I think of October with fondness as I recall my youth. I was always ready for the cool autumn season. My Pop was a hunter, which meant I was a hunter. I idolized my Pop, and longed to be just like him. Pop had a passion for hunting in general, but he was in love with bird dogs and quail hunting. Until his senior years, you would never catch my Pop without a set of hunting dogs. October was prime time to get our dogs in top condition.
A trip afield was nothing new to me. Pop was in great shape back then, and I was so little that my tiny little legs would be at full throttle to keep pace. Pop was a man’s man. He believed in God, guns, freedom and America. He would lay down his life for family and country. He respected people, and he expected the same in return. He was bound and determined to make a man out of me. I was the last of his bloodline, and he longed to teach me as much as humanly possible in our time together.
When it came to nature, I was a quick study. I loved the outdoors from the onset. I knew if Pop found it so important to be involved in it, then it was important to me too. I can reflect while writing this and still see the gleam in his eyes as he watched his dogs work. It was a bond that can be traced back to the domestication of canines, I suppose.
It seemed Pop treated his hunting dogs as a direct reflection of him as a trainer. He worked a lot during the summer with our dogs on long lines teaching them obedience and commands for retrieving. He was proud to teach generations of dogs all of the skills necessary to perform in the field.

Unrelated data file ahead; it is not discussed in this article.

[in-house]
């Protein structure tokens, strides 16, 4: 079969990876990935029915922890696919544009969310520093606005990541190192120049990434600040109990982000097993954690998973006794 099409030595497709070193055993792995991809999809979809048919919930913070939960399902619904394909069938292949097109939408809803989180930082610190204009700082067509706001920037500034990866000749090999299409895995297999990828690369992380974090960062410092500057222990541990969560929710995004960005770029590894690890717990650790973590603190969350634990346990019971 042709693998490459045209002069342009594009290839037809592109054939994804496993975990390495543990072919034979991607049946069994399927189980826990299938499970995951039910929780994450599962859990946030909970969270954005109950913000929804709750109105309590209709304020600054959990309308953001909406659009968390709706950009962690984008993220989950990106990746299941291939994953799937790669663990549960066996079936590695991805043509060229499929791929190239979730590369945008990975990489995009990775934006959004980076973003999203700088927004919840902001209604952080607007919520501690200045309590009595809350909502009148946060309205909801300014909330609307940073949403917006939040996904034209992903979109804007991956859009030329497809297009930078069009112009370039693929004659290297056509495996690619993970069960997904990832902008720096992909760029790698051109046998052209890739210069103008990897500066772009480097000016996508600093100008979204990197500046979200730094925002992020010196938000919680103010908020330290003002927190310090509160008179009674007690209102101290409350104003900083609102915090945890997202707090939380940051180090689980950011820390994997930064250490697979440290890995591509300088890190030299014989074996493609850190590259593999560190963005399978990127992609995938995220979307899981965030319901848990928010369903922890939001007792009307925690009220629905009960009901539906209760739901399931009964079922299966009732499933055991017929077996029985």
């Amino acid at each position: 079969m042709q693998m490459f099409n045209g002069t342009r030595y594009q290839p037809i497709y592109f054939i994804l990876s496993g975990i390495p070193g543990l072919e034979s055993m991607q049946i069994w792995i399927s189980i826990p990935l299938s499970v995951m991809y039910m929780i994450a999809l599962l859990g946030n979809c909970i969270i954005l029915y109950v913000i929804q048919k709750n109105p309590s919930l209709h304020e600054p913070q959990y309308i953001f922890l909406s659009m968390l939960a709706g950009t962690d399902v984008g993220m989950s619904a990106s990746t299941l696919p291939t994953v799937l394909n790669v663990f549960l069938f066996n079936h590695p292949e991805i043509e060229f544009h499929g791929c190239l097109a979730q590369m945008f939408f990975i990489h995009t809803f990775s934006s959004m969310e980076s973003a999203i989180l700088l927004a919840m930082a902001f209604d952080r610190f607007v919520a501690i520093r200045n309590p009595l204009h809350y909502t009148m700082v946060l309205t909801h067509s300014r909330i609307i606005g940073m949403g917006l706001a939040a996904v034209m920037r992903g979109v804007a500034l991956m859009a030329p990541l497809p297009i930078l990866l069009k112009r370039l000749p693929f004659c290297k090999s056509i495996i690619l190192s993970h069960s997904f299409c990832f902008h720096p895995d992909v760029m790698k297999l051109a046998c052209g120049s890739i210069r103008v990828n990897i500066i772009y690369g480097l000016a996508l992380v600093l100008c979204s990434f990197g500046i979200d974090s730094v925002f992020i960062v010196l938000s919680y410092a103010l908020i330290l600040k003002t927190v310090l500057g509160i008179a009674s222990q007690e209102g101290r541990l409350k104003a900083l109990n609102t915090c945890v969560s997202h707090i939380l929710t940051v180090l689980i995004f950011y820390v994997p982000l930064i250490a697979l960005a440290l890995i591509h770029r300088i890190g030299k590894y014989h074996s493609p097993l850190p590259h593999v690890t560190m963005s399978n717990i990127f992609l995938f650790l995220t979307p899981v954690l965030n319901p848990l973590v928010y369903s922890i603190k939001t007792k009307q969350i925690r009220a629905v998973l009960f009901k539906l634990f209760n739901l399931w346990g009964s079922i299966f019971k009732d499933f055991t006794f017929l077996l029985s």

I think I would be remiss if I were not to mention my mom. My mom knew my Pop’s passion for nature. I cannot recall one time when she ever complained about his time outdoors. He traveled with her blessings. She knew that he worked hard and gave a 100 percent to his family. He found it to be a source of therapy, and she gave him all of the space he needed.
I can’t remember a handful of weekends we missed time together in the field, on the lakes and rivers, or in the woods. Pop was self-employed, and he made certain that the weekends always remained “our time.” What a luxury and a blessing to have such a wonderful man as a role model. We never had a lot of money, but I never seemed to want for much, and I had a dad by my side constantly.
Having a great teacher and an outdoor classroom molded me into the man I am today. I learned so much about local plants, trees and wildlife. It was incredible. Pop knew all of these things, because, as a boy, he had to know it to survive. I still am amazed at how much he taught me while he thought I wasn’t paying attention. I am probably far more surprised than he is.
My parents left me with a powerful gift, and that is knowledge. I intend to share it with my children, grandchildren and — Lord willing — great-grandchildren. I feel that passing it on to future generations is by far the best way to honor their parenting and commitment to me.
October means football, hayrides, bonfires, cool nights and Halloween to many families. All of those things are great. I almost omitted pumpkin spice-seasoned everything, too.
To me October means the crunching of fresh-fallen leaves underfoot, as I now walk solo into the cool darkness with only Pop’s memory by my side on a faintly marked trail to my pre-dawn deer stand. After just settling in for the morning, a wide-rack buck feeds his way into bow range on a bounty of fallen acorns on the forest floor.
My bowstring settles on my cheek as I release, and the shaft finds its mark. I look up as the first full rays of sunlight warm my face. I know Pop is there instantly. I feel his smile and I utter, “Thanks, Pop!”
Fall leaves me so full of wonderful memories. Make some great memories of your own with your family.